This latest episode of the AIQ Podcast, we look at the implications of increasing life expectancy for individuals, companies and policymakers. Specifically, we’ll look at what this means for the advisory, pensions and insurance industries.
In The 100-Year Life, London Business School colleagues Lynda Gratton and Andrew Scott argue that the traditional three stage life is breaking down, and is being replaced by a much more fluid, multi-stage life.
Exploring the implications of increasing life expectancy for individuals, companies and policymakers. Find out more in this episode.
Welcome to the AIQ podcast. A new audio series from Aviva Investors that explores the long term themes influencing investment markets and economies. In this episode, we look at the implications of increasing life expectancy for individuals, companies and policymakers. With the very real possibility that the next generation will live to between 95 and 100, the three stage life of education, work and retirement that emerged in the 20th century, which was based on a life expectancy of around 70, is breaking down.
If you think about full time education, full time work, full time retirement, the three stage life is obviously completely ridiculous. And you need to think about a multi-stage life.
We'll hear from co-authors of bestselling book The 100 Year Life, Andrew Scott and Lynda Gratton, as well as our very own Simon Young of what this all means for financial advisors.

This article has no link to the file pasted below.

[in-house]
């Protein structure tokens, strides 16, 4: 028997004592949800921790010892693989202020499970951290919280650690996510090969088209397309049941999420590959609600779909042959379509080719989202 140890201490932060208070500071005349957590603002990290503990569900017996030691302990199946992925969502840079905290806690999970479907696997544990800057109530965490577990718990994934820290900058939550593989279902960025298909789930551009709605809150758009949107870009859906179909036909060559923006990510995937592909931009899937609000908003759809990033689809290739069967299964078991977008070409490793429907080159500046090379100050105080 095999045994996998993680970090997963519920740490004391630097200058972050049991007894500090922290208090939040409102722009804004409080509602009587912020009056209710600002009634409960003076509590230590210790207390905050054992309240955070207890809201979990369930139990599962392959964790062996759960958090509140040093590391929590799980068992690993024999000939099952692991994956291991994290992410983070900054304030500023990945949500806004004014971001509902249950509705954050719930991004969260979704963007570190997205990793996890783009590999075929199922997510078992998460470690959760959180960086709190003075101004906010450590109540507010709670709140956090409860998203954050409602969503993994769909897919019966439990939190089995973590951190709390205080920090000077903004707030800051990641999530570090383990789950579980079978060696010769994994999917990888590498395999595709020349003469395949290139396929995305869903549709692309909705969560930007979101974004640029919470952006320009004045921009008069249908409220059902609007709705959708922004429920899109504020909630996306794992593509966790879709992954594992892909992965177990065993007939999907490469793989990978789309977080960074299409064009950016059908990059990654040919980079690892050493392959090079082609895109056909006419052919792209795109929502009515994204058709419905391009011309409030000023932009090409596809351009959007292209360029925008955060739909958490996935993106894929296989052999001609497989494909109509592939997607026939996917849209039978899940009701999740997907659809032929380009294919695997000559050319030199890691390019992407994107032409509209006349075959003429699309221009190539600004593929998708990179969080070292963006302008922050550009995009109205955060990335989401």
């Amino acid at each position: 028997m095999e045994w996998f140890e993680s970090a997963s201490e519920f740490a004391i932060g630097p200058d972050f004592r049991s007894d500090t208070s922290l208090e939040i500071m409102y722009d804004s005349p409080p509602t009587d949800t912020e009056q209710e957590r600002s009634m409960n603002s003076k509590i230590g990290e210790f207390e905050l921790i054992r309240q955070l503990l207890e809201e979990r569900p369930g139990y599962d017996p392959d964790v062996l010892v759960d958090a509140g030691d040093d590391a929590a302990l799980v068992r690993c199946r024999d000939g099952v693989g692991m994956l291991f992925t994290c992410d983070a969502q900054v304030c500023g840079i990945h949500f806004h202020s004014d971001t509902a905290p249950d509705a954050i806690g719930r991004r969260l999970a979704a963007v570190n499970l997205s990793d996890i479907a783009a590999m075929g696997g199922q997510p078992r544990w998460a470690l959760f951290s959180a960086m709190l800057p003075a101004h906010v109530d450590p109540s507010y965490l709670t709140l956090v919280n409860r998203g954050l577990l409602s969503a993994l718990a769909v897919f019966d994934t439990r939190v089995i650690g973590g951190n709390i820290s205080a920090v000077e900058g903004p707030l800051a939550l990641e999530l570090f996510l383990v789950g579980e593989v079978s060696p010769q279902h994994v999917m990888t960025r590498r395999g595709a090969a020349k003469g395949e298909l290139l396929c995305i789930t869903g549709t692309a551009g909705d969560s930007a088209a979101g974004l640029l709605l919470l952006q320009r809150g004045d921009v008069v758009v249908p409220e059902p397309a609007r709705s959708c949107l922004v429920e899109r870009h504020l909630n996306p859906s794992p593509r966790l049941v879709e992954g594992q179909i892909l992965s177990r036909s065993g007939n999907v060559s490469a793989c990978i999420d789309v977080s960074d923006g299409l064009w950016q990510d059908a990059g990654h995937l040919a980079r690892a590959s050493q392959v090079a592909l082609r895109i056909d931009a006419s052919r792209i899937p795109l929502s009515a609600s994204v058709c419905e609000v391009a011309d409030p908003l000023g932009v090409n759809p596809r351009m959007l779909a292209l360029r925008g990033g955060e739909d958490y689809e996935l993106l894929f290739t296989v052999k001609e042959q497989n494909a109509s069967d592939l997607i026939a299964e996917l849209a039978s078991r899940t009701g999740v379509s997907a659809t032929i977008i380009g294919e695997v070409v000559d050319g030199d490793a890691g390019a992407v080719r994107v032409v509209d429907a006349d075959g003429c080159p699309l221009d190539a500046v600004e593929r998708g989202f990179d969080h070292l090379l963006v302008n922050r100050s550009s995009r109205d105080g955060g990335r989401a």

When Freddie Mercury mused about living forever in the mid 80s, the increasing trend in life expectancy was already well underway. Since then, give or take a very recent slowdown, it has continued at a seemingly relentless course, posing futuristic questions about what the upper limits to life expectancy are. Well, as Freddy hinted, whether any exist at all. But back down to earth for a moment. London business school colleagues Scott and Grattan argue that the traditional three-stage life is breaking down are being replaced by a more fluid multi-stage one. If they're right, it has some very real implications for all of us. In order to live what they call a good life, they argue that you have to think about four different assets and only one of them is financial. The other three are productivity and knowledge, vitality and transformation. Or in other words, the ability to deal with change, how individuals react to the shifting landscape ie how we choose to live our lives and what we plan to do with all of this extra time has massive implications across society, industries and sectors. For example, you literally can't buy a lifelong friend at 50. In the same way, a steady erosion of health due to consistently poor choices cannot be undone by a magic pill. Here's Lynda Gratton speaking at the World Economic Forum in 2017.